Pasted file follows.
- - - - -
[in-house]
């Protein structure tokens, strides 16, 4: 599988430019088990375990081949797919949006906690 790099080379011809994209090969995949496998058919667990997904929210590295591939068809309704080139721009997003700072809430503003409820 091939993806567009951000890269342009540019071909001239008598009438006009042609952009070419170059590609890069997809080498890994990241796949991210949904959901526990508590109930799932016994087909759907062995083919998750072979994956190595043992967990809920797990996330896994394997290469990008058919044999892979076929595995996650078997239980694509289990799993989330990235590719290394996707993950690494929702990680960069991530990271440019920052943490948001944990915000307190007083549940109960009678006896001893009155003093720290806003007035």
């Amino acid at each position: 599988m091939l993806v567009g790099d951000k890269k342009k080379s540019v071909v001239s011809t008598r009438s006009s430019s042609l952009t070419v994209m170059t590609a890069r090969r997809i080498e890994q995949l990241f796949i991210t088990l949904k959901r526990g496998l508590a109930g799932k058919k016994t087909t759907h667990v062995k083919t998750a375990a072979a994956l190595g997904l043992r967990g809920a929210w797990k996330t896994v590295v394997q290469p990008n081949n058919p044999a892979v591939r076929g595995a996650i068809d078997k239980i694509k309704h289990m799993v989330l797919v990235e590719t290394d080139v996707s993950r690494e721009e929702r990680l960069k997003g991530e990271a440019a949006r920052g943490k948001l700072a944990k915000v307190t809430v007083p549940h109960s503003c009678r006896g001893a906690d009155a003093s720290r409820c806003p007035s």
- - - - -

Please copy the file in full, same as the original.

[in-house]
């Protein structure tokens, strides 16, 4: 599988430019088990375990081949797919949006906690 790099080379011809994209090969995949496998058919667990997904929210590295591939068809309704080139721009997003700072809430503003409820 091939993806567009951000890269342009540019071909001239008598009438006009042609952009070419170059590609890069997809080498890994990241796949991210949904959901526990508590109930799932016994087909759907062995083919998750072979994956190595043992967990809920797990996330896994394997290469990008058919044999892979076929595995996650078997239980694509289990799993989330990235590719290394996707993950690494929702990680960069991530990271440019920052943490948001944990915000307190007083549940109960009678006896001893009155003093720290806003007035």
């Amino acid at each position: 599988m091939l993806v567009g790099d951000k890269k342009k080379s540019v071909v001239s011809t008598r009438s006009s430019s042609l952009t070419v994209m170059t590609a890069r090969r997809i080498e890994q995949l990241f796949i991210t088990l949904k959901r526990g496998l508590a109930g799932k058919k016994t087909t759907h667990v062995k083919t998750a375990a072979a994956l190595g997904l043992r967990g809920a929210w797990k996330t896994v590295v394997q290469p990008n081949n058919p044999a892979v591939r076929g595995a996650i068809d078997k239980i694509k309704h289990m799993v989330l797919v990235e590719t290394d080139v996707s993950r690494e721009e929702r990680l960069k997003g991530e990271a440019a949006r920052g943490k948001l700072a944990k915000v307190t809430v007083p549940h109960s503003c009678r006896g001893a906690d009155a003093s720290r409820c806003p007035s």